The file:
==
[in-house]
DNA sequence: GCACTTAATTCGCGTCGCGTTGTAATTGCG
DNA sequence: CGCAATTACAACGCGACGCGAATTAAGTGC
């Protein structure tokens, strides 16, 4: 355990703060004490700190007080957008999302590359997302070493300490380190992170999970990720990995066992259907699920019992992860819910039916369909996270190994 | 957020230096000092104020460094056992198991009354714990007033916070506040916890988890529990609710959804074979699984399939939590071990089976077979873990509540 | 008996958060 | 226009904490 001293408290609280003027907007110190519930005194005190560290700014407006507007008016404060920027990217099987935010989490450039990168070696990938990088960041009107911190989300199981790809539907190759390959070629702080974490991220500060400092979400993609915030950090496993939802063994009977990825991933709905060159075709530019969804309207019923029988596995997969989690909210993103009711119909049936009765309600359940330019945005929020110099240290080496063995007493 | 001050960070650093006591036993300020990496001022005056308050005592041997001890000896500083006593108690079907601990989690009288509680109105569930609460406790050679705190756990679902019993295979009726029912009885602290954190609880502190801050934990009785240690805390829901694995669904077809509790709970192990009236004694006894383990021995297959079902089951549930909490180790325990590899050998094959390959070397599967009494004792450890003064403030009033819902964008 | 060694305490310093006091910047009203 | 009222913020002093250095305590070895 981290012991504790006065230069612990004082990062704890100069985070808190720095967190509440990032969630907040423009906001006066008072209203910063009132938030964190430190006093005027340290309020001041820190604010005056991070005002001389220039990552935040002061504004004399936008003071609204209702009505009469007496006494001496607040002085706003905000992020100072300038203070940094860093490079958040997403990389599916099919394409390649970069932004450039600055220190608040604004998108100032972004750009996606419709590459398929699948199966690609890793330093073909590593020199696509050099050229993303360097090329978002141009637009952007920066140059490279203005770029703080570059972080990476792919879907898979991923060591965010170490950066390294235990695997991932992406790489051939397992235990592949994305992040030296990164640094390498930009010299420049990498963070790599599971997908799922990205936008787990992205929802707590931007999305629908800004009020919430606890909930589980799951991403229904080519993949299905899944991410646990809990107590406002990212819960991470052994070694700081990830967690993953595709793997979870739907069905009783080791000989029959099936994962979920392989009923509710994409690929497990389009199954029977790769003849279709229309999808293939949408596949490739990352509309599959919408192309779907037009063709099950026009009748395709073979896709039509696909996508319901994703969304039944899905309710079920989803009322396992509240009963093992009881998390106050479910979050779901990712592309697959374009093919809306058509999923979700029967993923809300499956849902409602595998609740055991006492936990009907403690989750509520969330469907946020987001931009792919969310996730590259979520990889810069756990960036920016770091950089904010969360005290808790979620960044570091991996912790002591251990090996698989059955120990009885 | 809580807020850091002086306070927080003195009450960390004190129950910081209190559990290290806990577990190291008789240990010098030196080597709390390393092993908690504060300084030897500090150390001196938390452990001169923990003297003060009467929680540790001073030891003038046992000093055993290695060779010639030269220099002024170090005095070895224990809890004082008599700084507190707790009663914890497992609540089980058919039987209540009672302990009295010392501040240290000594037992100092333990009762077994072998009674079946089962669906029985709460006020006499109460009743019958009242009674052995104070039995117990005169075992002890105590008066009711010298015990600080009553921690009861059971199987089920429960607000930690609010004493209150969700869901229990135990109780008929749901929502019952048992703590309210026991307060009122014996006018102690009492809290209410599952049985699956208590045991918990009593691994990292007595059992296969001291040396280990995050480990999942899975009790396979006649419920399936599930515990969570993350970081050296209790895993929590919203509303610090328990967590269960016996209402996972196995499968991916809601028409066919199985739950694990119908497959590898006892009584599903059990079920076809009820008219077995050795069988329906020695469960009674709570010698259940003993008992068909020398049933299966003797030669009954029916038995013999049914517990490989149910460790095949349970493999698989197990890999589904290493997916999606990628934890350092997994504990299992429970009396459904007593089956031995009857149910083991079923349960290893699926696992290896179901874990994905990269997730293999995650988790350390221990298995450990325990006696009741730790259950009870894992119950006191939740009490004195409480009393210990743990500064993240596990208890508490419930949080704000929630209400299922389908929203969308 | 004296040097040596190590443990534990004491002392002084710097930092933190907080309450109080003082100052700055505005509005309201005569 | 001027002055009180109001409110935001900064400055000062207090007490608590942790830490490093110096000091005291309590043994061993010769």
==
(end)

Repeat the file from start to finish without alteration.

[in-house]
DNA sequence: GCACTTAATTCGCGTCGCGTTGTAATTGCG
DNA sequence: CGCAATTACAACGCGACGCGAATTAAGTGC
């Protein structure tokens, strides 16, 4: 355990703060004490700190007080957008999302590359997302070493300490380190992170999970990720990995066992259907699920019992992860819910039916369909996270190994 | 957020230096000092104020460094056992198991009354714990007033916070506040916890988890529990609710959804074979699984399939939590071990089976077979873990509540 | 008996958060 | 226009904490 001293408290609280003027907007110190519930005194005190560290700014407006507007008016404060920027990217099987935010989490450039990168070696990938990088960041009107911190989300199981790809539907190759390959070629702080974490991220500060400092979400993609915030950090496993939802063994009977990825991933709905060159075709530019969804309207019923029988596995997969989690909210993103009711119909049936009765309600359940330019945005929020110099240290080496063995007493 | 001050960070650093006591036993300020990496001022005056308050005592041997001890000896500083006593108690079907601990989690009288509680109105569930609460406790050679705190756990679902019993295979009726029912009885602290954190609880502190801050934990009785240690805390829901694995669904077809509790709970192990009236004694006894383990021995297959079902089951549930909490180790325990590899050998094959390959070397599967009494004792450890003064403030009033819902964008 | 060694305490310093006091910047009203 | 009222913020002093250095305590070895 981290012991504790006065230069612990004082990062704890100069985070808190720095967190509440990032969630907040423009906001006066008072209203910063009132938030964190430190006093005027340290309020001041820190604010005056991070005002001389220039990552935040002061504004004399936008003071609204209702009505009469007496006494001496607040002085706003905000992020100072300038203070940094860093490079958040997403990389599916099919394409390649970069932004450039600055220190608040604004998108100032972004750009996606419709590459398929699948199966690609890793330093073909590593020199696509050099050229993303360097090329978002141009637009952007920066140059490279203005770029703080570059972080990476792919879907898979991923060591965010170490950066390294235990695997991932992406790489051939397992235990592949994305992040030296990164640094390498930009010299420049990498963070790599599971997908799922990205936008787990992205929802707590931007999305629908800004009020919430606890909930589980799951991403229904080519993949299905899944991410646990809990107590406002990212819960991470052994070694700081990830967690993953595709793997979870739907069905009783080791000989029959099936994962979920392989009923509710994409690929497990389009199954029977790769003849279709229309999808293939949408596949490739990352509309599959919408192309779907037009063709099950026009009748395709073979896709039509696909996508319901994703969304039944899905309710079920989803009322396992509240009963093992009881998390106050479910979050779901990712592309697959374009093919809306058509999923979700029967993923809300499956849902409602595998609740055991006492936990009907403690989750509520969330469907946020987001931009792919969310996730590259979520990889810069756990960036920016770091950089904010969360005290808790979620960044570091991996912790002591251990090996698989059955120990009885 | 809580807020850091002086306070927080003195009450960390004190129950910081209190559990290290806990577990190291008789240990010098030196080597709390390393092993908690504060300084030897500090150390001196938390452990001169923990003297003060009467929680540790001073030891003038046992000093055993290695060779010639030269220099002024170090005095070895224990809890004082008599700084507190707790009663914890497992609540089980058919039987209540009672302990009295010392501040240290000594037992100092333990009762077994072998009674079946089962669906029985709460006020006499109460009743019958009242009674052995104070039995117990005169075992002890105590008066009711010298015990600080009553921690009861059971199987089920429960607000930690609010004493209150969700869901229990135990109780008929749901929502019952048992703590309210026991307060009122014996006018102690009492809290209410599952049985699956208590045991918990009593691994990292007595059992296969001291040396280990995050480990999942899975009790396979006649419920399936599930515990969570993350970081050296209790895993929590919203509303610090328990967590269960016996209402996972196995499968991916809601028409066919199985739950694990119908497959590898006892009584599903059990079920076809009820008219077995050795069988329906020695469960009674709570010698259940003993008992068909020398049933299966003797030669009954029916038995013999049914517990490989149910460790095949349970493999698989197990890999589904290493997916999606990628934890350092997994504990299992429970009396459904007593089956031995009857149910083991079923349960290893699926696992290896179901874990994905990269997730293999995650988790350390221990298995450990325990006696009741730790259950009870894992119950006191939740009490004195409480009393210990743990500064993240596990208890508490419930949080704000929630209400299922389908929203969308 | 004296040097040596190590443990534990004491002392002084710097930092933190907080309450109080003082100052700055505005509005309201005569 | 001027002055009180109001409110935001900064400055000062207090007490608590942790830490490093110096000091005291309590043994061993010769």